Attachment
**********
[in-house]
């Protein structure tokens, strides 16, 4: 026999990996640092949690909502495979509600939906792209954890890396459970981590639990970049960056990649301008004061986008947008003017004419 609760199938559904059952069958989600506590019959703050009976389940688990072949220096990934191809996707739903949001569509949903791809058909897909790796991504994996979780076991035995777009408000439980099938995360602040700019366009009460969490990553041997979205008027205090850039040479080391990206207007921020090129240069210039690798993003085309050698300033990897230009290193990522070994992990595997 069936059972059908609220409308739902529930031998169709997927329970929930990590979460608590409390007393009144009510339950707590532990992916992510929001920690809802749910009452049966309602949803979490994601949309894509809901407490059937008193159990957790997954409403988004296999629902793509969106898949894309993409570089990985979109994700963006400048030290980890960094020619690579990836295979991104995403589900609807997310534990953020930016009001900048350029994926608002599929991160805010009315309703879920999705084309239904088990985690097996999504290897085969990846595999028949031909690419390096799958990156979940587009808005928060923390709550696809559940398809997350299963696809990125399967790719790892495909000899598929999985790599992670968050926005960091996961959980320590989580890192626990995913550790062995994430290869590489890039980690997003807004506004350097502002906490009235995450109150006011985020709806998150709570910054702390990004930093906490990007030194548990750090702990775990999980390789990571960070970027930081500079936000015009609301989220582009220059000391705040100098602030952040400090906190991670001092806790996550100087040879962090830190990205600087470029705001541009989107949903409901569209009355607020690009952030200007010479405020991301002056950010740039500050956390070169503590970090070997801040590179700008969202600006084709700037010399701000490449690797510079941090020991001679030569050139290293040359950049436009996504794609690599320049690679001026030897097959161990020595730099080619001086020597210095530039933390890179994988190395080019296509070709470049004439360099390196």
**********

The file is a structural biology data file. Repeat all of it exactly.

[in-house]
């Protein structure tokens, strides 16, 4: 026999990996640092949690909502495979509600939906792209954890890396459970981590639990970049960056990649301008004061986008947008003017004419 609760199938559904059952069958989600506590019959703050009976389940688990072949220096990934191809996707739903949001569509949903791809058909897909790796991504994996979780076991035995777009408000439980099938995360602040700019366009009460969490990553041997979205008027205090850039040479080391990206207007921020090129240069210039690798993003085309050698300033990897230009290193990522070994992990595997 069936059972059908609220409308739902529930031998169709997927329970929930990590979460608590409390007393009144009510339950707590532990992916992510929001920690809802749910009452049966309602949803979490994601949309894509809901407490059937008193159990957790997954409403988004296999629902793509969106898949894309993409570089990985979109994700963006400048030290980890960094020619690579990836295979991104995403589900609807997310534990953020930016009001900048350029994926608002599929991160805010009315309703879920999705084309239904088990985690097996999504290897085969990846595999028949031909690419390096799958990156979940587009808005928060923390709550696809559940398809997350299963696809990125399967790719790892495909000899598929999985790599992670968050926005960091996961959980320590989580890192626990995913550790062995994430290869590489890039980690997003807004506004350097502002906490009235995450109150006011985020709806998150709570910054702390990004930093906490990007030194548990750090702990775990999980390789990571960070970027930081500079936000015009609301989220582009220059000391705040100098602030952040400090906190991670001092806790996550100087040879962090830190990205600087470029705001541009989107949903409901569209009355607020690009952030200007010479405020991301002056950010740039500050956390070169503590970090070997801040590179700008969202600006084709700037010399701000490449690797510079941090020991001679030569050139290293040359950049436009996504794609690599320049690679001026030897097959161990020595730099080619001086020597210095530039933390890179994988190395080019296509070709470049004439360099390196």